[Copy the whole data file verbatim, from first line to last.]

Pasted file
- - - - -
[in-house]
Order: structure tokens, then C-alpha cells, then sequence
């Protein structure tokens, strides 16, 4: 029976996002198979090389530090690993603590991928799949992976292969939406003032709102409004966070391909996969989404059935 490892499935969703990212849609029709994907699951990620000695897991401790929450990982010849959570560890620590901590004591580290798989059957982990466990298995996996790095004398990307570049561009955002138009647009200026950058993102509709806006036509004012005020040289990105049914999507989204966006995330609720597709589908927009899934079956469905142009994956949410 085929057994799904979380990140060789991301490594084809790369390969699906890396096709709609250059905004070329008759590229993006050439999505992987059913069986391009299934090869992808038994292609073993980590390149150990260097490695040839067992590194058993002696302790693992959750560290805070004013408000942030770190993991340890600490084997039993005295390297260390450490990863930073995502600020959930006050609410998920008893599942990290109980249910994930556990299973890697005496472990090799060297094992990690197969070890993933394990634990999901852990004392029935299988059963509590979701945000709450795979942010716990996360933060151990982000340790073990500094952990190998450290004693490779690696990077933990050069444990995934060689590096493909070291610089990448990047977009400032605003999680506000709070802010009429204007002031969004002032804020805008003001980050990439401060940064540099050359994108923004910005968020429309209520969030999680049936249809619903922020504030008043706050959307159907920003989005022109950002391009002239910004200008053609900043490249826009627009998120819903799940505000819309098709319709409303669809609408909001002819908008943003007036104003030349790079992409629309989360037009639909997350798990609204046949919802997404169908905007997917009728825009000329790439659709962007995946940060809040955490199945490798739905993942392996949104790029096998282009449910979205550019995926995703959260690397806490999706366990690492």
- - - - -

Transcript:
[in-house]
Order: structure tokens, then C-alpha cells, then sequence
């Protein structure tokens, strides 16, 4: 029976996002198979090389530090690993603590991928799949992976292969939406003032709102409004966070391909996969989404059935 490892499935969703990212849609029709994907699951990620000695897991401790929450990982010849959570560890620590901590004591580290798989059957982990466990298995996996790095004398990307570049561009955002138009647009200026950058993102509709806006036509004012005020040289990105049914999507989204966006995330609720597709589908927009899934079956469905142009994956949410 085929057994799904979380990140060789991301490594084809790369390969699906890396096709709609250059905004070329008759590229993006050439999505992987059913069986391009299934090869992808038994292609073993980590390149150990260097490695040839067992590194058993002696302790693992959750560290805070004013408000942030770190993991340890600490084997039993005295390297260390450490990863930073995502600020959930006050609410998920008893599942990290109980249910994930556990299973890697005496472990090799060297094992990690197969070890993933394990634990999901852990004392029935299988059963509590979701945000709450795979942010716990996360933060151990982000340790073990500094952990190998450290004693490779690696990077933990050069444990995934060689590096493909070291610089990448990047977009400032605003999680506000709070802010009429204007002031969004002032804020805008003001980050990439401060940064540099050359994108923004910005968020429309209520969030999680049936249809619903922020504030008043706050959307159907920003989005022109950002391009002239910004200008053609900043490249826009627009998120819903799940505000819309098709319709409303669809609408909001002819908008943003007036104003030349790079992409629309989360037009639909997350798990609204046949919802997404169908905007997917009728825009000329790439659709962007995946940060809040955490199945490798739905993942392996949104790029096998282009449910979205550019995926995703959260690397806490999706366990690492």